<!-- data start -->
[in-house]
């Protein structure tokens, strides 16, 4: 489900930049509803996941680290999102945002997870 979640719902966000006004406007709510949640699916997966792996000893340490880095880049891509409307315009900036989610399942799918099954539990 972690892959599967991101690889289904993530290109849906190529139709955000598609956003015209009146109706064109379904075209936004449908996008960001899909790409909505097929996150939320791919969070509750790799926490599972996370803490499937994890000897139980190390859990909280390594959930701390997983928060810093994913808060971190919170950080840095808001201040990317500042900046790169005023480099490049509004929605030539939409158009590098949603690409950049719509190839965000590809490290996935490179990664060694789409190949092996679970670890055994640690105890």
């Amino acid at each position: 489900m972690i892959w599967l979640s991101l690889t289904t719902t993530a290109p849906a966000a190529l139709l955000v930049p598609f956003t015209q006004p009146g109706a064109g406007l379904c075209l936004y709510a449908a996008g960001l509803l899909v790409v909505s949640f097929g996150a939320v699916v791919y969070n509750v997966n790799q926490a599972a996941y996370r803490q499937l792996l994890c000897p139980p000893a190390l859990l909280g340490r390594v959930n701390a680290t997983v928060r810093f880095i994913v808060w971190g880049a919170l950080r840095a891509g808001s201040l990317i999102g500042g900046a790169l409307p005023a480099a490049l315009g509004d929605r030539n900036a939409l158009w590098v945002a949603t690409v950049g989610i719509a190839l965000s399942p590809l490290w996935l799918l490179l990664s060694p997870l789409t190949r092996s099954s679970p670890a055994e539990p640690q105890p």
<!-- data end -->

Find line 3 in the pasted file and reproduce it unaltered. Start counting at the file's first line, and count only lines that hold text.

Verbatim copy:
């Amino acid at each position: 489900m972690i892959w599967l979640s991101l690889t289904t719902t993530a290109p849906a966000a190529l139709l955000v930049p598609f956003t015209q006004p009146g109706a064109g406007l379904c075209l936004y709510a449908a996008g960001l509803l899909v790409v909505s949640f097929g996150a939320v699916v791919y969070n509750v997966n790799q926490a599972a996941y996370r803490q499937l792996l994890c000897p139980p000893a190390l859990l909280g340490r390594v959930n701390a680290t997983v928060r810093f880095i994913v808060w971190g880049a919170l950080r840095a891509g808001s201040l990317i999102g500042g900046a790169l409307p005023a480099a490049l315009g509004d929605r030539n900036a939409l158009w590098v945002a949603t690409v950049g989610i719509a190839l965000s399942p590809l490290w996935l799918l490179l990664s060694p997870l789409t190949r092996s099954s679970p670890a055994e539990p640690q105890p």